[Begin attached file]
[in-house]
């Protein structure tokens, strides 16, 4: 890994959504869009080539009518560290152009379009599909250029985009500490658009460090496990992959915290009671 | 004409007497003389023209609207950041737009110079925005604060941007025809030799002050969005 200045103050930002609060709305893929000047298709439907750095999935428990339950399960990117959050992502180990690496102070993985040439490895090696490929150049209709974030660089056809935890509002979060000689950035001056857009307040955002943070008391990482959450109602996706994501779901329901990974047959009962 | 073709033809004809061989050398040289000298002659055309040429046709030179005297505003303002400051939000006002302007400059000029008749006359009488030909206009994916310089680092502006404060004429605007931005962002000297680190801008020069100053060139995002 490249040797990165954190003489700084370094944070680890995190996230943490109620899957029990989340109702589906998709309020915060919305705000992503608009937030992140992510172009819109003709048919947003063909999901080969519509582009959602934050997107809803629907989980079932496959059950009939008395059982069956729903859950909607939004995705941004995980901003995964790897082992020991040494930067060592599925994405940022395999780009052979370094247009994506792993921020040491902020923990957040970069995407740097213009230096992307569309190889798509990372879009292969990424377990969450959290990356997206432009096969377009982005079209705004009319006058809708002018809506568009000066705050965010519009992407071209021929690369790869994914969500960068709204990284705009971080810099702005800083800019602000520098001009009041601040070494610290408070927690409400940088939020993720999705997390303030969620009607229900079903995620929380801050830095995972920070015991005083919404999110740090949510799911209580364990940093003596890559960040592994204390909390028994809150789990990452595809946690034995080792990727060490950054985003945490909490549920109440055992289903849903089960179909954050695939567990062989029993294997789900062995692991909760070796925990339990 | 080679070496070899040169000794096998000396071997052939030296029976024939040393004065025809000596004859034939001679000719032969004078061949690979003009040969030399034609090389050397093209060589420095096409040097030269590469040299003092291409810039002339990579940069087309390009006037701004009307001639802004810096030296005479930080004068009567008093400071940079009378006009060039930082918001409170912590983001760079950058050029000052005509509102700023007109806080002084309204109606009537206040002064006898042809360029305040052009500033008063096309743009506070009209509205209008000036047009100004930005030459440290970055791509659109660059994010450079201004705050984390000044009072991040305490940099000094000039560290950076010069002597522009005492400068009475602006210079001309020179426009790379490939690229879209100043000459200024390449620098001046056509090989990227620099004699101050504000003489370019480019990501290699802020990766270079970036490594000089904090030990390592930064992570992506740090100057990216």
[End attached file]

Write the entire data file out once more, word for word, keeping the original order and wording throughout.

[in-house]
């Protein structure tokens, strides 16, 4: 890994959504869009080539009518560290152009379009599909250029985009500490658009460090496990992959915290009671 | 004409007497003389023209609207950041737009110079925005604060941007025809030799002050969005 200045103050930002609060709305893929000047298709439907750095999935428990339950399960990117959050992502180990690496102070993985040439490895090696490929150049209709974030660089056809935890509002979060000689950035001056857009307040955002943070008391990482959450109602996706994501779901329901990974047959009962 | 073709033809004809061989050398040289000298002659055309040429046709030179005297505003303002400051939000006002302007400059000029008749006359009488030909206009994916310089680092502006404060004429605007931005962002000297680190801008020069100053060139995002 490249040797990165954190003489700084370094944070680890995190996230943490109620899957029990989340109702589906998709309020915060919305705000992503608009937030992140992510172009819109003709048919947003063909999901080969519509582009959602934050997107809803629907989980079932496959059950009939008395059982069956729903859950909607939004995705941004995980901003995964790897082992020991040494930067060592599925994405940022395999780009052979370094247009994506792993921020040491902020923990957040970069995407740097213009230096992307569309190889798509990372879009292969990424377990969450959290990356997206432009096969377009982005079209705004009319006058809708002018809506568009000066705050965010519009992407071209021929690369790869994914969500960068709204990284705009971080810099702005800083800019602000520098001009009041601040070494610290408070927690409400940088939020993720999705997390303030969620009607229900079903995620929380801050830095995972920070015991005083919404999110740090949510799911209580364990940093003596890559960040592994204390909390028994809150789990990452595809946690034995080792990727060490950054985003945490909490549920109440055992289903849903089960179909954050695939567990062989029993294997789900062995692991909760070796925990339990 | 080679070496070899040169000794096998000396071997052939030296029976024939040393004065025809000596004859034939001679000719032969004078061949690979003009040969030399034609090389050397093209060589420095096409040097030269590469040299003092291409810039002339990579940069087309390009006037701004009307001639802004810096030296005479930080004068009567008093400071940079009378006009060039930082918001409170912590983001760079950058050029000052005509509102700023007109806080002084309204109606009537206040002064006898042809360029305040052009500033008063096309743009506070009209509205209008000036047009100004930005030459440290970055791509659109660059994010450079201004705050984390000044009072991040305490940099000094000039560290950076010069002597522009005492400068009475602006210079001309020179426009790379490939690229879209100043000459200024390449620098001046056509090989990227620099004699101050504000003489370019480019990501290699802020990766270079970036490594000089904090030990390592930064992570992506740090100057990216």